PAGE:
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Ruth 3:2

ESV Is not Boaz our relative, with whose young women you were? See, he is winnowing barley tonight at the threshing floor.
NIV Now Boaz, with whose women you have worked, is a relative of ours. Tonight he will be winnowing barley on the threshing floor.
NASB Now then, is Boaz not our relative, with whose young women you were? Behold, he is winnowing barley at the threshing floor tonight.
CSB Now isn’t Boaz our relative? Haven’t you been working with his female servants? This evening he will be winnowing barley on the threshing floor.
NLT Boaz is a close relative of ours, and he’s been very kind by letting you gather grain with his young women. Tonight he will be winnowing barley at the threshing floor.
KJV And now is not Boaz of our kindred, with whose maidens thou wast? Behold, he winnoweth barley tonight in the threshingfloor.
NKJV Now Boaz, whose young women you were with, is he not our relative? In fact, he is winnowing barley tonight at the threshing floor.

What does Ruth 3:2 mean?

As Naomi begins her instructions to Ruth, she identifies Boaz in two ways. The first is as "our relative." As such, he would be responsible to buy Naomi's husband's field from the man Elimelech sold it to so that the land would stay in the clan and Naomi would not be destitute (Leviticus 25:25–28, 47–49).

The second is as the man who took great pains to protect Ruth as she worked. Ruth has spent the last two months in Boaz's fields gleaning grain. This meant scavenging dropped stalks from the hired workers. Typically, a gleaner would make no more than a modern person today who collected aluminum cans from the street. But Boaz was so impressed by Ruth's desire to provide for her mother-in-law that he told his reapers to leave extra stalks of grain for Ruth to pick up. He also fed her, arranged for her to take water with his reapers, and told her to stay close to the women he'd hired to bundle the stalks together, thus keeping her safe from any man who was tempted to harm a foreign widow (Ruth 2:8–9, 14–16).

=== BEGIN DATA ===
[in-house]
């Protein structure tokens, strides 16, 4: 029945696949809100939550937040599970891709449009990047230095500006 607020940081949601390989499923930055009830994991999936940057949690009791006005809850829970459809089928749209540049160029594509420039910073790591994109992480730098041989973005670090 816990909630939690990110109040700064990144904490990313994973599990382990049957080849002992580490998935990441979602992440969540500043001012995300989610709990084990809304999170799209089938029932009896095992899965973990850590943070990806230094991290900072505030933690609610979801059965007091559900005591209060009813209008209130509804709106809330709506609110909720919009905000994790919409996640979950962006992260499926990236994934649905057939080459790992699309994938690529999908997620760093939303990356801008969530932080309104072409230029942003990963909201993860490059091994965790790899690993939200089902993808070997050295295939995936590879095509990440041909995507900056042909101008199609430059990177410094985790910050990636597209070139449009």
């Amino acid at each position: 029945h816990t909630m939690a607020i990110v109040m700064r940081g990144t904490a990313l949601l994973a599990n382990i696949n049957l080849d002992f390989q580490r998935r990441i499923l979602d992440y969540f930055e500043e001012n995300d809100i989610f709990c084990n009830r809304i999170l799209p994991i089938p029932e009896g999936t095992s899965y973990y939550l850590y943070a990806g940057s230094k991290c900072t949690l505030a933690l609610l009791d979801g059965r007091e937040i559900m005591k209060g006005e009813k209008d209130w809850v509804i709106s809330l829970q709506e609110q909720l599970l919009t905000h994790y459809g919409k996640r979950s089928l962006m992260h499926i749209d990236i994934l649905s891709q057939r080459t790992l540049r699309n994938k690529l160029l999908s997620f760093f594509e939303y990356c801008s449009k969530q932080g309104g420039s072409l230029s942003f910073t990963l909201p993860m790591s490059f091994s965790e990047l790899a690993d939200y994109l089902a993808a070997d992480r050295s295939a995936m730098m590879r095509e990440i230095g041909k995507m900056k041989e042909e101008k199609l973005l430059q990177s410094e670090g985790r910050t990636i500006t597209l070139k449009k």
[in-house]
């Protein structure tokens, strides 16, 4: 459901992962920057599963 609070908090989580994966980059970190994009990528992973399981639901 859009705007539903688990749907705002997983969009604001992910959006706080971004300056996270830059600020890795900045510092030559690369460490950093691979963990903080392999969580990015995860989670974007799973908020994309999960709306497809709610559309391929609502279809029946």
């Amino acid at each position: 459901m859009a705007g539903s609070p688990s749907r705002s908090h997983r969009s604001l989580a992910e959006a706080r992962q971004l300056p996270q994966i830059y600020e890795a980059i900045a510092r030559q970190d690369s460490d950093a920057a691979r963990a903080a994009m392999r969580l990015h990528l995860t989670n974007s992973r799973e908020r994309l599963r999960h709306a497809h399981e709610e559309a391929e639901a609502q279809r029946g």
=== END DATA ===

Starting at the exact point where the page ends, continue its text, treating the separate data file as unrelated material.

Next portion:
The passage doesn't explain why Naomi thinks Boaz will be winnowing his grain this night. It might be because it's sufficiently windy. Or, because he has been using the communal threshing floor and town gossip has revealed he has more to do.

Winnowing is one step in processing the harvested grain. First, the grain is threshed—crushed by foot, a sledge, animal hooves, or heavy stones—to break the husks away from the kernels. Then the grain is winnowed: tossed in the air so the wind can blow away the lighter husks, leaving the kernels. The threshing season is a celebratory time, especially after such a long famine (Ruth 1:1). It's also a time for eating, drinking, and immorality. Likely, Naomi mentions how Boaz protected Ruth to reassure them both that Boaz will not do anything to harm the young woman.
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